Dive watches, today, are almost something we take as granted. Water resistance has always been a much discussed topic in the horological world, but the recent trends have followed the path of ‘the more, the merrier’. Thus followed a slew of wrist-wears that certainly talk the talk regarding this aspect but don’t necessarily walk the walk, barring only just a few! And these come with sky-high price.
The concept of Dive watches started materializing back in the 1920s, but it was not until later that serious water resistance diving watch came into existence. Today dive watches are the most popular type of sport watch, not necessarily because people use them to dive, but because of their style, promise of durability and utilitarian value. They also denote the transition of delicate pieces of art into workhorse instruments. There are a great number of different watches that stand as testimonies to the above claim; some downright popular while some are not. All of them detail differently at different aspects and diving head-first is often not a good idea. Save some like the FreeDiver.
The hands-free way of telling time became necessary for the soldiers of the 1800s and WWI and it helped wristwatches shed the stigma of being womanly jewelry with need for soft handling with excessive care. The watch hence started losing its notoriously poor reliability (like accuracy issues and breaking) and became more resistant towards significantly greater amounts of shocks, dust, humidity and temperature. An increasingly fierce competition resulted with some important technological developments occurring, creating revolutionary solutions to engineer newer designs more tolerant of harsh surroundings. The Rolex Hermetic or Submarine from 1922 is a small, round and chunky example of this advancement. Its screw-down lid works like a jar! But, this isn’t what the civil consumers now wanted. So, this time, more practical and more durable solutions were offered. I was a huge leap forward, making IWC, Longines and the likes fall in, albeit at a slower rate. Threaded case designs and screw-in waterproof crowns appeared by 1925, bringing in two most breakthrough developments in the watch industry. Rolex improved the latter by relocating the led seal from the outside of the case. Lead adds to the weight and offers an enhanced durability.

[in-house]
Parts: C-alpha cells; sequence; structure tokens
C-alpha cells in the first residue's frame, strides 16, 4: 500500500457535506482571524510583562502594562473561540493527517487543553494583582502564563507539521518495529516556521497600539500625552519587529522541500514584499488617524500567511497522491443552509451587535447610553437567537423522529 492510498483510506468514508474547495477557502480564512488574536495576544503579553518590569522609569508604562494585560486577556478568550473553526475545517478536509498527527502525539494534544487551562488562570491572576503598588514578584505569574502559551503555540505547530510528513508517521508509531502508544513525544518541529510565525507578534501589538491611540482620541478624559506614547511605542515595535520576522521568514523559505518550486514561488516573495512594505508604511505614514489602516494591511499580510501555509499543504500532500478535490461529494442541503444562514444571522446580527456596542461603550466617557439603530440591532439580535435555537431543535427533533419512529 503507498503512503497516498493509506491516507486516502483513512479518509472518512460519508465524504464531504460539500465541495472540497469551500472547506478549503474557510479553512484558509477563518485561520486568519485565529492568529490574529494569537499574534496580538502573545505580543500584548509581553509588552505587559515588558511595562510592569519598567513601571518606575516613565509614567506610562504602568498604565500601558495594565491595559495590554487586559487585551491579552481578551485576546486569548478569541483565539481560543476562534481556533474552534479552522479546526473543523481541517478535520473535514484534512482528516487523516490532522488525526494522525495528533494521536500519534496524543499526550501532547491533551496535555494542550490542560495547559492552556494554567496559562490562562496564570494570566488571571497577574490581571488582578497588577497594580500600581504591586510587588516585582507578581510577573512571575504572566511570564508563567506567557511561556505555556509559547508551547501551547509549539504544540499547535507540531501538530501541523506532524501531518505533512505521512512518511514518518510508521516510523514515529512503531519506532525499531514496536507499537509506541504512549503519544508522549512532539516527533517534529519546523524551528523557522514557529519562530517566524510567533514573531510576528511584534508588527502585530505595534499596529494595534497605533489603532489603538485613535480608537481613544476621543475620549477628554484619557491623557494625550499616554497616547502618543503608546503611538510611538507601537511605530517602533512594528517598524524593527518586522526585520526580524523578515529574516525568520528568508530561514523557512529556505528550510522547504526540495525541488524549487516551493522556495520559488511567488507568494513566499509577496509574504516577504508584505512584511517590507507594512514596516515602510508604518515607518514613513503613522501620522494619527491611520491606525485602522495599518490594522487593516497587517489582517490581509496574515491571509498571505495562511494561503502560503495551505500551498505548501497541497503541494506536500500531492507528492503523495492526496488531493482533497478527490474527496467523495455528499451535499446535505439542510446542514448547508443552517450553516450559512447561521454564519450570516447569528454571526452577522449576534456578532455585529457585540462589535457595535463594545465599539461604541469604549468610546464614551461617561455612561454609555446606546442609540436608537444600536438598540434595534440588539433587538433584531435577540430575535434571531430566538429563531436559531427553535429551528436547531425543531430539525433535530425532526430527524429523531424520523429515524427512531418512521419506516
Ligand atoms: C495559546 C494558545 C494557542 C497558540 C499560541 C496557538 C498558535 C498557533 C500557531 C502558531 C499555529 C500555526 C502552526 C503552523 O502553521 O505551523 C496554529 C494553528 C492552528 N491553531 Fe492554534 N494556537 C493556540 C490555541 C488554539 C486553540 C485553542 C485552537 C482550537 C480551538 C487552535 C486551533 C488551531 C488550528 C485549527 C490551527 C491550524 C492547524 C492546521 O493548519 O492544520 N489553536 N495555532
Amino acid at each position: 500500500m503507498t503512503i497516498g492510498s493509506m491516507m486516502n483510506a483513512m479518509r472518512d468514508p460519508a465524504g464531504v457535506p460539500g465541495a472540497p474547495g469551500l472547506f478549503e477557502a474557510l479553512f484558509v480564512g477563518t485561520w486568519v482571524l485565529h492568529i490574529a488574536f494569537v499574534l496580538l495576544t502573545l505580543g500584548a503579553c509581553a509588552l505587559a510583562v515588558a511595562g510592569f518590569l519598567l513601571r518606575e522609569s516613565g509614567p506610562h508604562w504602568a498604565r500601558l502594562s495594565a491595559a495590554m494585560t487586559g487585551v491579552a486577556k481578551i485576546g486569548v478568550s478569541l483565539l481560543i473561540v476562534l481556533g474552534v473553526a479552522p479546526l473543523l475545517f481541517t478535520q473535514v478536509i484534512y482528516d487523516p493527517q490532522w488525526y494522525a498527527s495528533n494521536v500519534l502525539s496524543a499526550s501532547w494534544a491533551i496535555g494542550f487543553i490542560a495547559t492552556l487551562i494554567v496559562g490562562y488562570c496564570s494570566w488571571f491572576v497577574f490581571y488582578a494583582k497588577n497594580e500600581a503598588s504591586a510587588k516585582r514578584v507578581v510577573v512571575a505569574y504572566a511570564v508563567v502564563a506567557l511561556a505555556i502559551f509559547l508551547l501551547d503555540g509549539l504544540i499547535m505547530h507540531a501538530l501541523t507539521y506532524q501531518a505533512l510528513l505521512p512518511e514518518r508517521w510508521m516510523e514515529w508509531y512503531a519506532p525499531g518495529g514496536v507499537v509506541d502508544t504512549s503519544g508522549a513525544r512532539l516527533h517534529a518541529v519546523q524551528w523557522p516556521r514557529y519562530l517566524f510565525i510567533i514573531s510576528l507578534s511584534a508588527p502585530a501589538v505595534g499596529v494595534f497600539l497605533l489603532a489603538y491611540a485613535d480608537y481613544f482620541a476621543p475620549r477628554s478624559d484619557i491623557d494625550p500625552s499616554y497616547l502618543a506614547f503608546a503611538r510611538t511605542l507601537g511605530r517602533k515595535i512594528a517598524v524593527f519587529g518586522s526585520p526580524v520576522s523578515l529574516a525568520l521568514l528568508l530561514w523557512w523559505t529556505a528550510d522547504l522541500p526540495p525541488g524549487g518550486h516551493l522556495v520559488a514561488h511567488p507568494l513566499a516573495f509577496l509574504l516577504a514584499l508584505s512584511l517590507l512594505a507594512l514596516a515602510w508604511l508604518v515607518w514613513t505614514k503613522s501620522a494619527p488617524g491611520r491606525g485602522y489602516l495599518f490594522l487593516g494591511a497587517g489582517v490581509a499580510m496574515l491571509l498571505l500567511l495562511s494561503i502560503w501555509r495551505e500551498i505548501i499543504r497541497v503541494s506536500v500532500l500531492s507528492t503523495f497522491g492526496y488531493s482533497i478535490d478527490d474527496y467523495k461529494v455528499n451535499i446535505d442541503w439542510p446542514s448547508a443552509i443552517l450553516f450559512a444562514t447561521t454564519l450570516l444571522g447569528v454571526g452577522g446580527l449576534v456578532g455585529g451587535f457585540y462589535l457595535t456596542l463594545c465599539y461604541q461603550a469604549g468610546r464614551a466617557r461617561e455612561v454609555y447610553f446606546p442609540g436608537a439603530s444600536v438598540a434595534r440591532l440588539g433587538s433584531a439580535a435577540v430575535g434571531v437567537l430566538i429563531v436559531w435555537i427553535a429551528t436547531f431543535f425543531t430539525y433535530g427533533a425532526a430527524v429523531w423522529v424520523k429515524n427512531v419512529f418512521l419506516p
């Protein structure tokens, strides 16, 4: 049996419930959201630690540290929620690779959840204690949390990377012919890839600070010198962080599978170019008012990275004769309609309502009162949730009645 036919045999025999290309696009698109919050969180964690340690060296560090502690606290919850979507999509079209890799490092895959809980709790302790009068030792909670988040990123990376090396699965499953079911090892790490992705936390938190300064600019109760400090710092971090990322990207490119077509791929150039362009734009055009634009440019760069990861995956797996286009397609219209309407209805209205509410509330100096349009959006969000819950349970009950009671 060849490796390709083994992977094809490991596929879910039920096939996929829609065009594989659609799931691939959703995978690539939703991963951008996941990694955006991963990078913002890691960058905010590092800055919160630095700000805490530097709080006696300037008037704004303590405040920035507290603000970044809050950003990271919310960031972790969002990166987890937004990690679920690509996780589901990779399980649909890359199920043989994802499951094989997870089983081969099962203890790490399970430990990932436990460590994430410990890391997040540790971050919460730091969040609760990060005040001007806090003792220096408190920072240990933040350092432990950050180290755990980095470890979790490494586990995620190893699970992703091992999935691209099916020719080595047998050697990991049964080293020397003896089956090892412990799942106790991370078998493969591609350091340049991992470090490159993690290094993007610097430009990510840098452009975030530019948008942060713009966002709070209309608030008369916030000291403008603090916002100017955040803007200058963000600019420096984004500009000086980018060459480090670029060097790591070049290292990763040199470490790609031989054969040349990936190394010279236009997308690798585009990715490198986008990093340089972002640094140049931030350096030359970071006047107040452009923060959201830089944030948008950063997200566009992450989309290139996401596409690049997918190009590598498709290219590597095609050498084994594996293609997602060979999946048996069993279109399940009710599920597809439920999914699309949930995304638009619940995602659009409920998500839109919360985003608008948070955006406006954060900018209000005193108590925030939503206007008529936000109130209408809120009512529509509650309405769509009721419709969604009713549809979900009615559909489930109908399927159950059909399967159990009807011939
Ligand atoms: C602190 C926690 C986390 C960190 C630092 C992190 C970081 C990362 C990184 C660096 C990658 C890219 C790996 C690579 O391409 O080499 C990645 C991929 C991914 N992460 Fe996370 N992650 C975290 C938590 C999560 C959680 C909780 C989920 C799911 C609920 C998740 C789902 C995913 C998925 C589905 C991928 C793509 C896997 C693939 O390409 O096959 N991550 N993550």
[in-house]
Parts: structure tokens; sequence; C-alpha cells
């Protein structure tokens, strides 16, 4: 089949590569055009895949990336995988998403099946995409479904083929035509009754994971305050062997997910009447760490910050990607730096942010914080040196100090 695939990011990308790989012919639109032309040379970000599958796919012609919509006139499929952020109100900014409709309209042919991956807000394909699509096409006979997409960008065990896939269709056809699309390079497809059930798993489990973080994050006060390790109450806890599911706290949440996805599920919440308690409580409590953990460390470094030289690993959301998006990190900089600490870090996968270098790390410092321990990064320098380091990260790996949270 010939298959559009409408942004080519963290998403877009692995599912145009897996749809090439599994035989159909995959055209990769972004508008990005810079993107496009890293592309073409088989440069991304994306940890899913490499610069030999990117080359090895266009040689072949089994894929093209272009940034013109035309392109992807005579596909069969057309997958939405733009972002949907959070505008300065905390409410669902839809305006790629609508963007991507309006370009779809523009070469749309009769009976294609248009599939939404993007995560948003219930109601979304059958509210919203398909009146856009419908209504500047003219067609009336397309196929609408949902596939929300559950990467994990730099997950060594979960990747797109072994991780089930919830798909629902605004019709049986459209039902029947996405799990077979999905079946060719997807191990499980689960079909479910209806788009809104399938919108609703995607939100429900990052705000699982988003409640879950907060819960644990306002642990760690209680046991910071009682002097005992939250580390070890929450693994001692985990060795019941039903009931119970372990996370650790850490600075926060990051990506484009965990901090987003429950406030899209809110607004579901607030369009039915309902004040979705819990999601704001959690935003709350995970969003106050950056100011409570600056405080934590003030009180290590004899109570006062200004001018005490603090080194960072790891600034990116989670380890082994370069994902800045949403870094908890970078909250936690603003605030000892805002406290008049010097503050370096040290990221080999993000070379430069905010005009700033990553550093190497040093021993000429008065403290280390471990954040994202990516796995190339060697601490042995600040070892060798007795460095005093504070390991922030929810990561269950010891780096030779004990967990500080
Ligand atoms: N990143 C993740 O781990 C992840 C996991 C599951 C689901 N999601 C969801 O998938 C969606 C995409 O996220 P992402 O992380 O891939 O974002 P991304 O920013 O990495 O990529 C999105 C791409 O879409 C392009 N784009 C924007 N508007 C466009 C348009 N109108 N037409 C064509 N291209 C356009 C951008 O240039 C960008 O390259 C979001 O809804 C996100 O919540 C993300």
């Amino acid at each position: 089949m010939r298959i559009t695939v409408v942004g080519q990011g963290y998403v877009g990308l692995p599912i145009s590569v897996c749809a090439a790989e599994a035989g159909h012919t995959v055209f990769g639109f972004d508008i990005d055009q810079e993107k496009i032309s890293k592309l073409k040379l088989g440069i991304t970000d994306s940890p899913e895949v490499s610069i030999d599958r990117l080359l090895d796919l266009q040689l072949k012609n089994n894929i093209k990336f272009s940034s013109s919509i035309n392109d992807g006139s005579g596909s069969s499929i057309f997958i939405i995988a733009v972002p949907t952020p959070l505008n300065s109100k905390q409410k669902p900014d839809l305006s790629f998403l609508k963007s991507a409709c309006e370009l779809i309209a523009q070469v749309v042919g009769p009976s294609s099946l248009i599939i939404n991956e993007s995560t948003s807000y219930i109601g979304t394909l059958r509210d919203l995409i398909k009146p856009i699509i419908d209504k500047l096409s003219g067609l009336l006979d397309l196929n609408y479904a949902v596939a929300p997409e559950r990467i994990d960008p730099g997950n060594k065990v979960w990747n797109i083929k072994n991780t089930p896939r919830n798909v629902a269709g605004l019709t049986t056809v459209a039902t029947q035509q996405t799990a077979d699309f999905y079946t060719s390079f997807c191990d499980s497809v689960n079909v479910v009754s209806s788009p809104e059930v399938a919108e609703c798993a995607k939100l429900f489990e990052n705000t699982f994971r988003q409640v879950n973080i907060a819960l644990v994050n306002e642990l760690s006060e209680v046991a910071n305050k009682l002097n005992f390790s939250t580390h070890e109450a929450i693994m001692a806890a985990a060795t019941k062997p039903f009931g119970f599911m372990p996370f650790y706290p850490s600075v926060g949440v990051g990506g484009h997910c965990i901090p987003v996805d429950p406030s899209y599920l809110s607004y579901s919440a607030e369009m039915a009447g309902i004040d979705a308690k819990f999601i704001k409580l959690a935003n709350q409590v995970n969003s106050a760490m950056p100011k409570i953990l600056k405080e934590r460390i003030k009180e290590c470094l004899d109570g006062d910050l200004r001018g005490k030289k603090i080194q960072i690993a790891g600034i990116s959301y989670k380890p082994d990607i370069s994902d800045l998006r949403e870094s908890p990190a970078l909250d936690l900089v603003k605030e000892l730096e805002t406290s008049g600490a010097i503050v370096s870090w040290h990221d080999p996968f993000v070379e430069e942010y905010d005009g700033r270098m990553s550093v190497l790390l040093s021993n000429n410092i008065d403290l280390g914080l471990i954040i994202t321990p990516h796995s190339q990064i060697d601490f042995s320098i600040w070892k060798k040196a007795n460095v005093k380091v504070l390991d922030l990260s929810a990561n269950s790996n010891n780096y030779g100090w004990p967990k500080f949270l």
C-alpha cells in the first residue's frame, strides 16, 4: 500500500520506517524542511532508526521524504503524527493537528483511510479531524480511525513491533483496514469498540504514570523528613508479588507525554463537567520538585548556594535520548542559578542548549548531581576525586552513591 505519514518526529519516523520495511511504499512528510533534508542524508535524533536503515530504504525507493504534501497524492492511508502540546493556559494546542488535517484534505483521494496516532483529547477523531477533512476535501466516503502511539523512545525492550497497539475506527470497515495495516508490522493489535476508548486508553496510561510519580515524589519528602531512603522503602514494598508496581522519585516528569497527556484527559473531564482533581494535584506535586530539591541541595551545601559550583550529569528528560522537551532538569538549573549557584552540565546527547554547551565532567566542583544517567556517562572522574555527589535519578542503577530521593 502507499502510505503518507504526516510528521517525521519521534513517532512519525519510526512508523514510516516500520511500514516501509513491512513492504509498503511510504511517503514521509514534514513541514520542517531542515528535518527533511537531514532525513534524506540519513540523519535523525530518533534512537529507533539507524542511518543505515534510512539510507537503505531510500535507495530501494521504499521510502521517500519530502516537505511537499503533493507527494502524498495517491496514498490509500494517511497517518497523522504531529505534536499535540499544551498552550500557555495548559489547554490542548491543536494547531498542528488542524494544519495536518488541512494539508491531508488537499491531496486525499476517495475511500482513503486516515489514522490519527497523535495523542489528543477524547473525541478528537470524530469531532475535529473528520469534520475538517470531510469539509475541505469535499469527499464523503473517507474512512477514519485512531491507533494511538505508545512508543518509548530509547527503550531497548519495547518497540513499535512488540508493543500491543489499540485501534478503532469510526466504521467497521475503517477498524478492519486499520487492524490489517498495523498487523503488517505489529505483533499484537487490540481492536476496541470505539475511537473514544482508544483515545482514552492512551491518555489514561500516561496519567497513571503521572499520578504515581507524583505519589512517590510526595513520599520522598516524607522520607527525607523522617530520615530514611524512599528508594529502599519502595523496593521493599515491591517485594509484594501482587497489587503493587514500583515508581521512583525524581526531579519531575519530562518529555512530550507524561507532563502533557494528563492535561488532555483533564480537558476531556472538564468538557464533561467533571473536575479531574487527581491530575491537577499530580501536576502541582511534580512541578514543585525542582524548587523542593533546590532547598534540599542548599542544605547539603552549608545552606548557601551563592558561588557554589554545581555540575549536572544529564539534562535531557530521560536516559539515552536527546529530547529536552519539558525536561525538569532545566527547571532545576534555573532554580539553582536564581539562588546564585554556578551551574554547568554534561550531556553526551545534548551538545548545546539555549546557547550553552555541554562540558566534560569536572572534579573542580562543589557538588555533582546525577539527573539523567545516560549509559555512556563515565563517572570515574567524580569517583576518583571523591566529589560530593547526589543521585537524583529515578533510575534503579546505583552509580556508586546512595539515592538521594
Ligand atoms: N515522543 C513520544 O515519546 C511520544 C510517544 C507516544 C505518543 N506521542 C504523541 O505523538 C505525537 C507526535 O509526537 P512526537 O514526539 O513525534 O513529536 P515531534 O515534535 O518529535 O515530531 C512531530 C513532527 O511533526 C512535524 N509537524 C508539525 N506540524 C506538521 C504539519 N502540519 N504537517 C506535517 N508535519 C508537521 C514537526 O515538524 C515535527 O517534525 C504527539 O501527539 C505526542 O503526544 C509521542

The engineers of Rolex and C.R. Spillman SA (case suppliers for Rolex) further brought considerable changes to the way the movement winds by enabling wearers set the time on a fully wound mainspring. The Rolex Oyster was born.
The 1930s thus had a new market segment. The waterproof watches that time also came from major brands like Omega and Cartier, the latter creating for the Pasha of Marrakech a waterproof watch to wear for his occasional swims. It was 1932. Cartier made the Pasha a unique piece, built the way he wanted it to be, not just fully waterproof. The watch has a screw-on cap (joined by a tiny chain to the case) that seals the crown. From 1943 till today, this watch is available as Pasha de Cartier; an iconic, waterproof timepiece.